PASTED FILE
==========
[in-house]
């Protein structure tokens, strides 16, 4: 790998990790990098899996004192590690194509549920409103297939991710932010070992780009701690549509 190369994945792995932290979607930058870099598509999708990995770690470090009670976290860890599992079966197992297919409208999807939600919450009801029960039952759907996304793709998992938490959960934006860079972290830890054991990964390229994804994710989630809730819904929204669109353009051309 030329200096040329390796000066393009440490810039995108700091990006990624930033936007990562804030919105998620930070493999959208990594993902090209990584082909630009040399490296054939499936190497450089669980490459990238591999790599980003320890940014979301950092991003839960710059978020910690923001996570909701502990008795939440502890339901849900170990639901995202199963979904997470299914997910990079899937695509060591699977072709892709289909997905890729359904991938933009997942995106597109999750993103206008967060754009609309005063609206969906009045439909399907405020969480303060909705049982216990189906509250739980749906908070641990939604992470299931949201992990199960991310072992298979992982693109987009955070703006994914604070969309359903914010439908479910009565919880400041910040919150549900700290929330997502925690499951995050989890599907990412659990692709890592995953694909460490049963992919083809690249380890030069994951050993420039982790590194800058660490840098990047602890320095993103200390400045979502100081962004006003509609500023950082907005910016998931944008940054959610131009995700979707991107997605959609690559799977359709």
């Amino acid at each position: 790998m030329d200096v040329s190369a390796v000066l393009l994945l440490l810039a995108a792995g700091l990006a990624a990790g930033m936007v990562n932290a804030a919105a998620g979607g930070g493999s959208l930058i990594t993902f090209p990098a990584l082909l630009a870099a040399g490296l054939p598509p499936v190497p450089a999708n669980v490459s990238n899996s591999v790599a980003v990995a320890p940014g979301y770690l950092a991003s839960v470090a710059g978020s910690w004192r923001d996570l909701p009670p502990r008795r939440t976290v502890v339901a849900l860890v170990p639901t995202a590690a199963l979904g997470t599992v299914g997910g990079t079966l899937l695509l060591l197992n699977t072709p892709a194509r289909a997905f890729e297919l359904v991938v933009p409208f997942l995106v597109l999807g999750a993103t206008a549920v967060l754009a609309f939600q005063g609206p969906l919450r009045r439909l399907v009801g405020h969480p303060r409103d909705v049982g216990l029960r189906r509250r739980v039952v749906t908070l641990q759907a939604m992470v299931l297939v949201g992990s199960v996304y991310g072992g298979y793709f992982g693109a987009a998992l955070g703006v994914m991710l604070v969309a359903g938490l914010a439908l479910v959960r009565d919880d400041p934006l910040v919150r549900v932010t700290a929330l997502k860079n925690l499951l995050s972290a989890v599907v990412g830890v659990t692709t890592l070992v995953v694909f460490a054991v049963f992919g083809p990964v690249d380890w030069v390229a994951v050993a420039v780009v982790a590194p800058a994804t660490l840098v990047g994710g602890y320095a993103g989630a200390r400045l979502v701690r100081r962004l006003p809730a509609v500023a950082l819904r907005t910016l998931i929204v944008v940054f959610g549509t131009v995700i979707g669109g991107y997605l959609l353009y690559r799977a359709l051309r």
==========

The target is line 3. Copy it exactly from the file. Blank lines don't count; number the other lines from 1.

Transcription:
């Amino acid at each position: 790998m030329d200096v040329s190369a390796v000066l393009l994945l440490l810039a995108a792995g700091l990006a990624a990790g930033m936007v990562n932290a804030a919105a998620g979607g930070g493999s959208l930058i990594t993902f090209p990098a990584l082909l630009a870099a040399g490296l054939p598509p499936v190497p450089a999708n669980v490459s990238n899996s591999v790599a980003v990995a320890p940014g979301y770690l950092a991003s839960v470090a710059g978020s910690w004192r923001d996570l909701p009670p502990r008795r939440t976290v502890v339901a849900l860890v170990p639901t995202a590690a199963l979904g997470t599992v299914g997910g990079t079966l899937l695509l060591l197992n699977t072709p892709a194509r289909a997905f890729e297919l359904v991938v933009p409208f997942l995106v597109l999807g999750a993103t206008a549920v967060l754009a609309f939600q005063g609206p969906l919450r009045r439909l399907v009801g405020h969480p303060r409103d909705v049982g216990l029960r189906r509250r739980v039952v749906t908070l641990q759907a939604m992470v299931l297939v949201g992990s199960v996304y991310g072992g298979y793709f992982g693109a987009a998992l955070g703006v994914m991710l604070v969309a359903g938490l914010a439908l479910v959960r009565d919880d400041p934006l910040v919150r549900v932010t700290a929330l997502k860079n925690l499951l995050s972290a989890v599907v990412g830890v659990t692709t890592l070992v995953v694909f460490a054991v049963f992919g083809p990964v690249d380890w030069v390229a994951v050993a420039v780009v982790a590194p800058a994804t660490l840098v990047g994710g602890y320095a993103g989630a200390r400045l979502v701690r100081r962004l006003p809730a509609v500023a950082l819904r907005t910016l998931i929204v944008v940054f959610g549509t131009v995700i979707g669109g991107y997605l959609l353009y690559r799977a359709l051309r």